Brexit – the story for employers so far

The UK electorate voted to leave the European Union in a referendum on 23 June 2016. The legal process for exiting the EU began when the UK notified of its intention to withdraw under Article 50 of the Lisbon Treaty on 29 March 2017. The UK and the EU had two years to decide on the terms of the withdrawal, particularly the extent of the UK’s access to the single market versus the degree to which EU workers retain freedom of movement to the UK.

On 21 March 2019, eight days before the scheduled departure date, the EU offered to delay Brexit until 22 May if MPs approve the deal that has been negotiated. If they could not, a no-deal Brexit would happen on 12 April.

On 11 April, the EU allowed a “flexible extension” to 31 October 2019. The UK could leave the EU earlier if a withdrawal agreement is ratified by MPs. Britain must now take part in European elections on 23 May – if it does not, the UK has to leave the EU on 1 June without a deal.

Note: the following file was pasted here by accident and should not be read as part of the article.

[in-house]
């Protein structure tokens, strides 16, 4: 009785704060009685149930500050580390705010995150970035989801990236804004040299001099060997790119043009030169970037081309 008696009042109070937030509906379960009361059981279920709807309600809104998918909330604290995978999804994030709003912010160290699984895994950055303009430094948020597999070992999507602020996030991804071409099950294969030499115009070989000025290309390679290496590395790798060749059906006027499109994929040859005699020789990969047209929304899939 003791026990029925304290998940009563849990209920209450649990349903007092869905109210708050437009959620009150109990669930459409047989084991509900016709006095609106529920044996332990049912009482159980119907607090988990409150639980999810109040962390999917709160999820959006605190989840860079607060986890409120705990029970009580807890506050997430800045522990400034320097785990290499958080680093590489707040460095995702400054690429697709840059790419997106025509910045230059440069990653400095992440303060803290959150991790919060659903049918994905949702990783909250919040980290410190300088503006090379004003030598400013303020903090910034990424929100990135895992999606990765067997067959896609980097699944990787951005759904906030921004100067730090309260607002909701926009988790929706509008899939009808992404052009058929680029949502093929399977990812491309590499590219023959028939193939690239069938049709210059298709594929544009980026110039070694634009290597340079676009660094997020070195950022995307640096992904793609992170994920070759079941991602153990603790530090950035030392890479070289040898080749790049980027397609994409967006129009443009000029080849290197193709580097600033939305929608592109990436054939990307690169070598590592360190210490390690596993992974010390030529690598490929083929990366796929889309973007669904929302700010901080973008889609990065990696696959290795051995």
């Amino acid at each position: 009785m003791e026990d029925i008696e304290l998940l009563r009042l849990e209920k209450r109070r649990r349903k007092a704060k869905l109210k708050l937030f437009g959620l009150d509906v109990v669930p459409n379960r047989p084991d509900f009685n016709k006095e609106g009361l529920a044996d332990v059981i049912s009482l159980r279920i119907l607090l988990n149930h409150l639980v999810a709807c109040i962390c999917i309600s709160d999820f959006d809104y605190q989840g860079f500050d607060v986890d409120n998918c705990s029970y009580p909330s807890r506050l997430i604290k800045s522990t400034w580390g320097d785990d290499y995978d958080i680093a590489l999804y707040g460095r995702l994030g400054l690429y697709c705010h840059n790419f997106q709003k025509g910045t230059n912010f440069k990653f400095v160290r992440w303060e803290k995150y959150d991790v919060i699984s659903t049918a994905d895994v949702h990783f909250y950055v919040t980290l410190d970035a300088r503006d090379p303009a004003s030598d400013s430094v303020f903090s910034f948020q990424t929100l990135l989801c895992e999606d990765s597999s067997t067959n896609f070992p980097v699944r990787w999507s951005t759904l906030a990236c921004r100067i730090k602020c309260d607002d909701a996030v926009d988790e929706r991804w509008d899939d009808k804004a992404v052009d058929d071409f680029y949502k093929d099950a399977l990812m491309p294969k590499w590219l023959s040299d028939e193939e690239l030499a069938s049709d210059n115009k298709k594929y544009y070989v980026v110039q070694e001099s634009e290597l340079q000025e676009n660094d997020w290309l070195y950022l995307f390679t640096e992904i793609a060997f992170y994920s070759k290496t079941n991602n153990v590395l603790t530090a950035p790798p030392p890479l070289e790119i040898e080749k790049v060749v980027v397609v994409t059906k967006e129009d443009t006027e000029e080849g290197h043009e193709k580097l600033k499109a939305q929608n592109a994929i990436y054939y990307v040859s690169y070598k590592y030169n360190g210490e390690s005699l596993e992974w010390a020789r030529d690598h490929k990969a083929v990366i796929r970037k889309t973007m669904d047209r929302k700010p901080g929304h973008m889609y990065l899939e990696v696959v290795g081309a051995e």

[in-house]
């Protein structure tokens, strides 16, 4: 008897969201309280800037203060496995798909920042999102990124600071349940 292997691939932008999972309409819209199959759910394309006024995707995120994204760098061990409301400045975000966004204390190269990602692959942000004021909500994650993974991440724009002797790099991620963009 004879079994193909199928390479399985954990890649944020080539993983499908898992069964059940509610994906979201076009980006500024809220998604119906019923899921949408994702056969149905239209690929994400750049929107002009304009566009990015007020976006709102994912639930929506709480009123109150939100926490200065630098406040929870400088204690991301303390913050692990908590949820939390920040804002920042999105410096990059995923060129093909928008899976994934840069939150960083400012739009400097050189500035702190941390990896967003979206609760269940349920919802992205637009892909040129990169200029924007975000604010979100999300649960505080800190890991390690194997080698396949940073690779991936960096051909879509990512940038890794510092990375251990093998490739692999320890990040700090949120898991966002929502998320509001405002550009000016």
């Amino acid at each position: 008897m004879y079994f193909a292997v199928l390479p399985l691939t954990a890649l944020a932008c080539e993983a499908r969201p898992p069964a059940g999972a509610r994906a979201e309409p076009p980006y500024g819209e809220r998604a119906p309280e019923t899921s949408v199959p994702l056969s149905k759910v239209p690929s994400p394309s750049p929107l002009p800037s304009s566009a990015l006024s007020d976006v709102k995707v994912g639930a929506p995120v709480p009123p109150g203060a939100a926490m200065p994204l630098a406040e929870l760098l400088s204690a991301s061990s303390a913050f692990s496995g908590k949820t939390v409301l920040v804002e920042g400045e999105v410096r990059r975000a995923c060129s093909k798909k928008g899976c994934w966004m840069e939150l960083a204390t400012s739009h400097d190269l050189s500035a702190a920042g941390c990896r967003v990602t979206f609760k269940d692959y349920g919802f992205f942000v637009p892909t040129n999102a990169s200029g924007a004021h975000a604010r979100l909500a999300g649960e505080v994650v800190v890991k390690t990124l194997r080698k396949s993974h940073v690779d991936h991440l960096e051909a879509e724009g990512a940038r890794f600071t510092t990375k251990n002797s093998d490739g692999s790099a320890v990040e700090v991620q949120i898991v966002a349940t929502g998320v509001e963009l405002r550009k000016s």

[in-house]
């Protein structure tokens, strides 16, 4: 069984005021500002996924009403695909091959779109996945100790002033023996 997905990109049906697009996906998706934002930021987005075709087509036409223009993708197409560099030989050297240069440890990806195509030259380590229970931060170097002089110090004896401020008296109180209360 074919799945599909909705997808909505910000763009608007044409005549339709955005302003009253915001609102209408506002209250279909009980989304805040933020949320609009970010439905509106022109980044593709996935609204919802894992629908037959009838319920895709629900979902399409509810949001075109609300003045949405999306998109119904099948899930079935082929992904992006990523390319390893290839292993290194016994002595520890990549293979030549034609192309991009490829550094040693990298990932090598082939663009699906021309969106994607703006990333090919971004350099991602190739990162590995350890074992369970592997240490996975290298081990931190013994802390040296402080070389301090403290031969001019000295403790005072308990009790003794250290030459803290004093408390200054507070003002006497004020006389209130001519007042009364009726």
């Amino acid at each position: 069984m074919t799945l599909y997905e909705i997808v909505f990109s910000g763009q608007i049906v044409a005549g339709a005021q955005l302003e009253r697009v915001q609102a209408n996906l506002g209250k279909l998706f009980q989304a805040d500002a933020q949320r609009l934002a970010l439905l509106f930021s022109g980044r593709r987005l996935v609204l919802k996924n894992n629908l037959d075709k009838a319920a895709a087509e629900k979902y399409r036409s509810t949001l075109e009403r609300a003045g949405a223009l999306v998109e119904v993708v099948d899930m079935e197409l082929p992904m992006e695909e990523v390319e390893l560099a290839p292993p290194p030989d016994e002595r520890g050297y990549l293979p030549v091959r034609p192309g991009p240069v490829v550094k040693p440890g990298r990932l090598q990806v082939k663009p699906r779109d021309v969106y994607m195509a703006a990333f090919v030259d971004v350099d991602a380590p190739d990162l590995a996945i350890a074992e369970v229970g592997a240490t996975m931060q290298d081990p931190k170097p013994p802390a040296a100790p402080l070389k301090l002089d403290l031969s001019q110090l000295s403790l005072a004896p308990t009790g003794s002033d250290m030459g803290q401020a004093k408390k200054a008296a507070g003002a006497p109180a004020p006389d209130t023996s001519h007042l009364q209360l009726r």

Our Brexit pages provide news and guidance on all aspects of the UK’s exit from the EU.

Cameron’s speech on the UK-EU relationship: five key employment laws influenced by Europe

23 Jan 2013

David Cameron’s speech this morning on the future of the UK’s relationship with the European Union (EU) has made the...

Continue Reading